Blacksmith exhibit at Roanoke Island Festival Park (Photo: RoanokeIsland.com)

While the Outer Banks of North Carolina are best known for recreational activities ranging from surfing and standup paddleboarding to kayaking and kiteboarding, if you’re embarking on an Outer Banks vacation, make sure you don’t miss the wide array of unique historical attractions at Roanoke Island Festival Park that pay homage to some of the earliest individuals to call this pristine island paradise their home.

History of the Cape Hatteras Lighthouse

Few attractions that dot the coastline of North Carolina are as famous as the Cape Hatteras Lighthouse. Located in Buxton, this iconic black-and-white spiraled structure is the crown jewel of Hatteras Island and attracts nearly 200,000 visitors each year. If you’re planning a trip to our barrier island paradise, your vacation won’t be complete without a visit to this Outer Banks landmark that has protected the treacherous shoals of the Graveyard of the Atlantic for centuries.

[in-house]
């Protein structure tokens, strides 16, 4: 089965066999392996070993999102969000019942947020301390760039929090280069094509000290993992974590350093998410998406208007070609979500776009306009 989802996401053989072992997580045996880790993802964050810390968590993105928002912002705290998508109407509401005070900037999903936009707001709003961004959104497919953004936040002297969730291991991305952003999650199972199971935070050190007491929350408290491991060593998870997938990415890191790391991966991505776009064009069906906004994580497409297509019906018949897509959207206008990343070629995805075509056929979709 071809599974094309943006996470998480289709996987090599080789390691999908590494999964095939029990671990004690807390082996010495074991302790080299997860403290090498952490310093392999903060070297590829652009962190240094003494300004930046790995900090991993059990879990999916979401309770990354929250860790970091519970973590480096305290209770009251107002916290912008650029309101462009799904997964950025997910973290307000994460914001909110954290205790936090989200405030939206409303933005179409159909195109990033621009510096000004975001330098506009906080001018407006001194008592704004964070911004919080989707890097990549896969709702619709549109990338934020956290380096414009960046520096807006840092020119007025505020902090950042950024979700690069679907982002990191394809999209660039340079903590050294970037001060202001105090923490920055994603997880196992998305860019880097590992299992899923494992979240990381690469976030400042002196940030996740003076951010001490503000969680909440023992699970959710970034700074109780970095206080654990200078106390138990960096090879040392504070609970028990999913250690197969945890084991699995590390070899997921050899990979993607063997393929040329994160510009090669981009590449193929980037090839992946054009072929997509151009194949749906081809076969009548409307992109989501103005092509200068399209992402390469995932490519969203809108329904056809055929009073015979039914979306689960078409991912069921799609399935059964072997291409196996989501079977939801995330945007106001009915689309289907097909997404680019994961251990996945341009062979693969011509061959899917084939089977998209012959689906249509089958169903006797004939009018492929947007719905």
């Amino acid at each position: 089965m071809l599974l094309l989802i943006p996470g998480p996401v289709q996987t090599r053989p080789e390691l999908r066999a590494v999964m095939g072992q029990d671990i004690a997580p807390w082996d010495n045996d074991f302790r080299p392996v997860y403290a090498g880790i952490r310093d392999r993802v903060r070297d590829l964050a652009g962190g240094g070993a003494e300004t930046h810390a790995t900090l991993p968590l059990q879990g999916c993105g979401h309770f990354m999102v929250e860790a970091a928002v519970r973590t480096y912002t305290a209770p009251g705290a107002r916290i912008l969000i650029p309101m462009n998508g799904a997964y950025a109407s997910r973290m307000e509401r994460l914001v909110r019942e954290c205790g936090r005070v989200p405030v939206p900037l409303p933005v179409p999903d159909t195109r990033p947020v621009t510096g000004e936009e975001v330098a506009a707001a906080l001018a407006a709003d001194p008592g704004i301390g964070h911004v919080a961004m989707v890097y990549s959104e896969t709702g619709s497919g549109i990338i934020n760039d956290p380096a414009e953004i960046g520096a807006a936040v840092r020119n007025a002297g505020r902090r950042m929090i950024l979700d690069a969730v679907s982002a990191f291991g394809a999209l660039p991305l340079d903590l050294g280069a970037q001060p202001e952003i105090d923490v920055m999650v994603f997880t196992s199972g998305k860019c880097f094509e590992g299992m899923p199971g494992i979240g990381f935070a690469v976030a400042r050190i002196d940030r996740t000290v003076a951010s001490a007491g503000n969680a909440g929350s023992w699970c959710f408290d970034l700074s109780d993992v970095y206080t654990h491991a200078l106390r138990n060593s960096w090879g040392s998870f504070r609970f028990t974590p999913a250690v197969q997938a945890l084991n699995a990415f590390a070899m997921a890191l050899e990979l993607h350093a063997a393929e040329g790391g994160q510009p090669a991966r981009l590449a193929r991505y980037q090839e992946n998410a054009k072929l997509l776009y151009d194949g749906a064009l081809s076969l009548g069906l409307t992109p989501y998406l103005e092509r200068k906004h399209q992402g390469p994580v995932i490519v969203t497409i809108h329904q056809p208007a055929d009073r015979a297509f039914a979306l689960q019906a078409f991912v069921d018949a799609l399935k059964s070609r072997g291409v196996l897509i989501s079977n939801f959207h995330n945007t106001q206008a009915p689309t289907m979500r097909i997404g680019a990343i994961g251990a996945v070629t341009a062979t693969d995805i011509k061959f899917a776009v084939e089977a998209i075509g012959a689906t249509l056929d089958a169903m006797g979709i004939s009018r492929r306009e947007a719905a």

Just off the coast of Cape Hatteras, the Labrador Current—a current of cold water that flows south from the coast of Canada—and the Gulf Stream—an ocean current comprised of warm waters from the Gulf of Mexico—collide and create one of the most dangerous spots for ships and sailors in Atlantic Ocean: the Diamond Shoals. When Congress recognized the hazards posed by this stretch of shoreline in 1794, the construction of a lighthouse was authorized to protect those attempting to navigate their way around the 12-mile-long sandbar.

Cape Hatteras Lighthouse

The construction process began in 1799, and in October 1803 the original Cape Hatteras Lighthouse—a 90-foot-tall sandstone structure that boasted a lamp powered by whale oil—was lit for the first time. Despite its builders’ good intentions, the lighthouse was unable to effectively warn the sailors out at sea that they were entering the perilous waters of the Graveyard of the Atlantic. Deemed too short to send a strong enough signal to those whose ships were nearing Cape Hatteras, the lighthouse received numerous complaints, and in 1853 the Lighthouse Board approved the addition of 60 feet to the height of the structure.